Ito si Poch Translate to English: "This is Poch"
To fully know how I live here in the Philippines, you would have to come here and meet my friends. The fun part about having local friends is the conversations about their culture, their politics and how they want to make a difference. It’s always nice to know what they think foreigners should know about their country. But because coming here and meeting my friends is not as easily done as said, I will take the time to introduce to you: Poch, the person who helped me understand the Filipino culture and who is always in for a deep conversation about everything.
Who’s that guy?
Poch is an architect, based in Manila. Although he is 27 years old, he only graduated last year. After graduating from International business, he realized his passion was in architecture and started studying again. He has been working as an aspiring architect/contractor for the past year. When you ask Poch what his favorite thing about the Philippines is, he’ll tell you it’s the people, without a doubt.
“I like the people. The Filipinos are my favorite, they’re friendly and smiling all the time. Of course, most are shy and some are mean, some are funny mean, but once you break down their walls they are an amazing people who would share a piece of their life and culture with you easily.”
I met Poch, in a small island north of Cebu, where we both were working on projects for the local community. I was working with the women who weave Banig (a mat woven out of dried plant leaves) while he was working with a team of architects to build an eco-resort on the island. Before the architects arrived on the Island, I had been living there with the locals for three weeks already. So after all these impressions, I had a very good conversation with Poch about the culture and the people. Ever since he has been the friend to go to when struggling to understand things about the culture or to learn from when new political events happen.
Adversity builds character
When talking to Poch, you’ll easily hear he’s not going to tell you the Philippines is a beautiful country with amazing people and everything is going great. He’s realistic and honest about how things are going in the country. When you ask him what foreigners should know about the Philippines he’ll be bluntly honest:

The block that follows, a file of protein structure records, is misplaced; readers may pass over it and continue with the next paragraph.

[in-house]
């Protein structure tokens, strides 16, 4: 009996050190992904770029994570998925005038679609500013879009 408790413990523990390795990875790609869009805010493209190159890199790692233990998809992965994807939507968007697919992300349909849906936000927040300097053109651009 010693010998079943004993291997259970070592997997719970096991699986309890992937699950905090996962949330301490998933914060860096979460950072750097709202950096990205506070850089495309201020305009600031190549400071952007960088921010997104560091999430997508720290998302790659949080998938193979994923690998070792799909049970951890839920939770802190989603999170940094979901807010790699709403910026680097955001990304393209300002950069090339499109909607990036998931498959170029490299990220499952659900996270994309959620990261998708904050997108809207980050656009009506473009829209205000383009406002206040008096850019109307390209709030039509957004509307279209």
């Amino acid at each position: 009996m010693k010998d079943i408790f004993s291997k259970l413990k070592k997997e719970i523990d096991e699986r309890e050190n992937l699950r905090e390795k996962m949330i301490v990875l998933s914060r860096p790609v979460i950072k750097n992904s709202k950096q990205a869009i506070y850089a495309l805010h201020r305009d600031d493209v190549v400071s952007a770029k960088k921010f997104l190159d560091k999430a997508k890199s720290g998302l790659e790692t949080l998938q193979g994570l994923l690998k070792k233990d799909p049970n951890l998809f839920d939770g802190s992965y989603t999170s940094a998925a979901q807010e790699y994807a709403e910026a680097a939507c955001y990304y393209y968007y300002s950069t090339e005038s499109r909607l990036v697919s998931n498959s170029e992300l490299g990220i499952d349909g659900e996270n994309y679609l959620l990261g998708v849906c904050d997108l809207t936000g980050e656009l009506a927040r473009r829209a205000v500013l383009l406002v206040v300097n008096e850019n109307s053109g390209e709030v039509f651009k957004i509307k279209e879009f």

“Geologically, The Philippines gets hit by 27 small to extremely big typhoons every year. It’s located directly on the pacific ring of fire which means it gets hit by earthquakes pretty easily. The UN thinks our government is doing a really bad job. There’s massive corruption everywhere. Industries lose billions of pesos just because of daily-debilitating traffic (it takes an hour to travel 4 miles by car on rush hour). We have dengue fever and to top it all off, Pacquiao – the most famous boxer in the country and everyone’s favorite little Filipino – broadcasts to the world that being gay is a sin. It’s a sin because God said so and animals are better than us because they have no homosexuals.
A little girl schooled him online and posted a list of ALL REAL animals who have homosexuality cases. He apologized of course.
There are a lot of reasons to hate the Philippines, but even though the systems at play are all failing and falling apart, we still have barangay fiestas, where you can celebrate at your neighbors’ house, eat Lechon and move to the next house. We still have Despedida (a goodbye party), always, for friends who leave. We still have facebook. (Filipinos spend hours on social media, it’s hilarious). We still have a dark but beautifully woven history. We still have sisig and leche flan.
The media call it resilience, I call it stupidly and unapologetically happy. The Philippines isn’t known for the economy and sometimes not even for the culture. Most of the time its nature (the beaches and mountains), but the people who actually experienced the Philippines will tell you it should be known for its people. Cheerful, friendly with a whole lot of idiotic and shameless humor. Short, loud and always smiling, that’s the Filipinos. We have a lot of problems. But what place doesn’t have any. We’ll make it better. After all, this is the Philippine mantra… “We’ll be fine.”“
Change is coming
When looking at the skyline of Manila, you would wonder how an architect can make a difference in this country with such congested cities. While Poch isn’t always positive about the current situation in the Philippines, when you ask him how he sees the future, he has hope and is excited:
“As I said before, we Filipinos have always been considered resilient. We’re always happy. We make the most of what we have. I believe that, for us to evolve, we have to share that more: to other people, to the environment. We have to spread resilience and joy and genuine care. In my field of work, I would like to be part of that evolution by designing and creating smart socialized housing, agricultural tourism, green infrastructure and a whole lot more. The major cities of the country are too congested and are facing a very constricted lifestyle. Which is why I want to spread construction and commerce to the outskirts. To the rural grassroots.”
Have a drink, let’s chat
My opinion about the Philippines evolved a lot during the months I spent there. Although I only introduced one of my friends here, I have many more who keep me ‘woke’ and informed and share their different opinions. While going for a drink with them, you’re able to have deep conversations about the current events, without being distracted by the white noise of the media.